3) The state will consequently become obsolete as a political entity.

    4) Out of this wreckage will emerge a new global dispensation, in which a “cognitive elite” will rise to power and influence, as a class of sovereign individuals “commanding vastly greater resources” who will no longer be subject to the power of nation-states and will redesign governments to suit their ends.}}}}


    “The most important book you have never heard of, may explain Rees-Mogg love of hard Brexit”


    “Privatisation of services heralds ‘the ultimate form of privatisation – the sweeping denationalisation of the individual.’ The Sovereign Individual will not be the asset of any state, nor even a citizen, but a customer of competing jurisdictions. Once sovereignty is commercialised, people will choose their jurisdictions, much as they now choose their insurance companies or their religions. Jurisdictions that fail to deliver will face bankruptcy and liquidation, ‘just as incompetent commercial enterprises or failed religious congregations do.’ The authors’ hatred of welfare could not be clearer. It marks a welfare state up against out and out Communism, but very much down against ‘a genuine laissez-faire enclave like colonial Hong Kong.”

  2. Boomheist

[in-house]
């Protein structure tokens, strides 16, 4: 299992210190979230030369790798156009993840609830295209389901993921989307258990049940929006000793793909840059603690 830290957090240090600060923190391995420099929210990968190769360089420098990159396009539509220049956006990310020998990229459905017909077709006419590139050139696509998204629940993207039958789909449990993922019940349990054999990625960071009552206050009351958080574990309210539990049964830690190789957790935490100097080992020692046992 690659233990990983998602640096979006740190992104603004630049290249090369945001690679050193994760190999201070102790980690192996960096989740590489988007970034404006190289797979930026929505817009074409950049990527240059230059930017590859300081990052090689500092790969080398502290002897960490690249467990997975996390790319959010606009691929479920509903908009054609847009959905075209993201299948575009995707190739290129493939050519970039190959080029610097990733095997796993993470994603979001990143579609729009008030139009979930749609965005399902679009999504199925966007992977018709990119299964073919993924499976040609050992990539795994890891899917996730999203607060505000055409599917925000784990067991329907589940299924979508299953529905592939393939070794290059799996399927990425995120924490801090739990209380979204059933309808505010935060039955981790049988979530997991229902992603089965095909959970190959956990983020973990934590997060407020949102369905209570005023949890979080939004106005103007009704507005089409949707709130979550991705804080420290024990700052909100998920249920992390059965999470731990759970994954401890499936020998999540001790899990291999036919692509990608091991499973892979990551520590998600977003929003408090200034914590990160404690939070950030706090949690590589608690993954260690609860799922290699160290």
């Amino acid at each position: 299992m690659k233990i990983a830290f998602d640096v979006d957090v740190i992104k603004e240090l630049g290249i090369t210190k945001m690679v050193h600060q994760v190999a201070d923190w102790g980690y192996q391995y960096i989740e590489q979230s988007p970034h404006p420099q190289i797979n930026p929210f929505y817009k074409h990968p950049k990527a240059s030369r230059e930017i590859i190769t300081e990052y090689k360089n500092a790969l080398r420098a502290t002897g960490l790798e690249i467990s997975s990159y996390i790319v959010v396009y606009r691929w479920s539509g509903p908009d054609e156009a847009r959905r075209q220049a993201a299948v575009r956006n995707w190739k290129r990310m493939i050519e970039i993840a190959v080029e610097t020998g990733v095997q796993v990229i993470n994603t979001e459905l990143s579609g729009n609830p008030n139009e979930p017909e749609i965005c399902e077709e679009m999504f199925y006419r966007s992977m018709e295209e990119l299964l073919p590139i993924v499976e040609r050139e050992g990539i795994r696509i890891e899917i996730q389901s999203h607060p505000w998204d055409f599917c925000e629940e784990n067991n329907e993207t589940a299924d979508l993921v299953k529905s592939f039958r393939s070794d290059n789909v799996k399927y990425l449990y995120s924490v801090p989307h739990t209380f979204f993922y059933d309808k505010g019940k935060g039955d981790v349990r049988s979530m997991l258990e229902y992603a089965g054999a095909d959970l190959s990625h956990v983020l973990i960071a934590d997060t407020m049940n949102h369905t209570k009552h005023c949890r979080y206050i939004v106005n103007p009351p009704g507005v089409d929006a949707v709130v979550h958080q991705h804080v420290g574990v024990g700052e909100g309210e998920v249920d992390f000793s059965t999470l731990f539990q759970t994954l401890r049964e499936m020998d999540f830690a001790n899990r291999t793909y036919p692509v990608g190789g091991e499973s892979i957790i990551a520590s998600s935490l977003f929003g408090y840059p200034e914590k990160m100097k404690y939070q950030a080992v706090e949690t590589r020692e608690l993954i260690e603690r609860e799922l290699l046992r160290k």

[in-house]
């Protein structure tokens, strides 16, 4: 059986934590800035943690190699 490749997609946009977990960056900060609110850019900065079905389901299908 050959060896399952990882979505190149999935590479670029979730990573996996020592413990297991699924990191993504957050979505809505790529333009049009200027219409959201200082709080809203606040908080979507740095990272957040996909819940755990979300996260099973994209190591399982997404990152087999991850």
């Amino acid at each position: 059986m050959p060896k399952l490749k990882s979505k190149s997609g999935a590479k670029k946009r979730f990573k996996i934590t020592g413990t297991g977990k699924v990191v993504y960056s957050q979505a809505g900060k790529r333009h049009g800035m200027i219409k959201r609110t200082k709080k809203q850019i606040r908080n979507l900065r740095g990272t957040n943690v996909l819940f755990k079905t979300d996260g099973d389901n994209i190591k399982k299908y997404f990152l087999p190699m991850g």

It seems that inflation is a world-wide issue and problem, ie not happening just in the US, but everywhere. This makes perfect sense to me because the pandemic over the last nearly two years now (!!!) caused breaks in people working, the supply chain, etc etc, and then as the world tried to get back to a normal life (before Delta hit) everyone everywhere had demands, and all these people with money chasing limited goods causes inflation. On top of that add drought and floods and it is a perfect storm. When I was in graduate school a half century ago everyone was well aware that agriculture based on fertilizer made from fossil fuels and chemicals in the long run exhausted soils and could not last forever. The “Agricultural revolution” of the 19560s and 1960s depended on cheap oil (for machinery in the fields) and fertilizer, which vastly increased crops. Now, two generations later, there isn’t much said about how all these fertilizers may have degraded soils, caused issues with the soil microbiology, so in a sense on top of all the issues stated in the article above we have the impact of a chemical, non renewable, non organic (ie not manure and human night soil) fertilizer system now under stress and not working as well. Further, I haven’t seen very much written about the impact of the worldwide efforts to build dams for power and irrigation in arid areas, during the period say 1900-1980. In the United States these dams went up mostly before World War 2 and created a miracle of crop production, but only with water stored and piped to fields which otherwise could not grow much of anything at all. These dams, some of them, are now a century old, and in many cases their construction created ecological disasters (killing off salmon runs or impoverishing downstream alluvial soils of annual flooding and replenishment). Some might say we are now at the place where the bill comes due, at least in regards to the limits of industrial farming based on chemical fertilizers and irrigation systems. “Susan the other” comment above is right – a diverse agricultural industry can produce much more food, especially on some of the rich land now used to grow corn to make ethanol. But such a system is labor intensive, very, and will vary region to region, and then the issue of getting that food to where all the people in urban centers lives must be faced.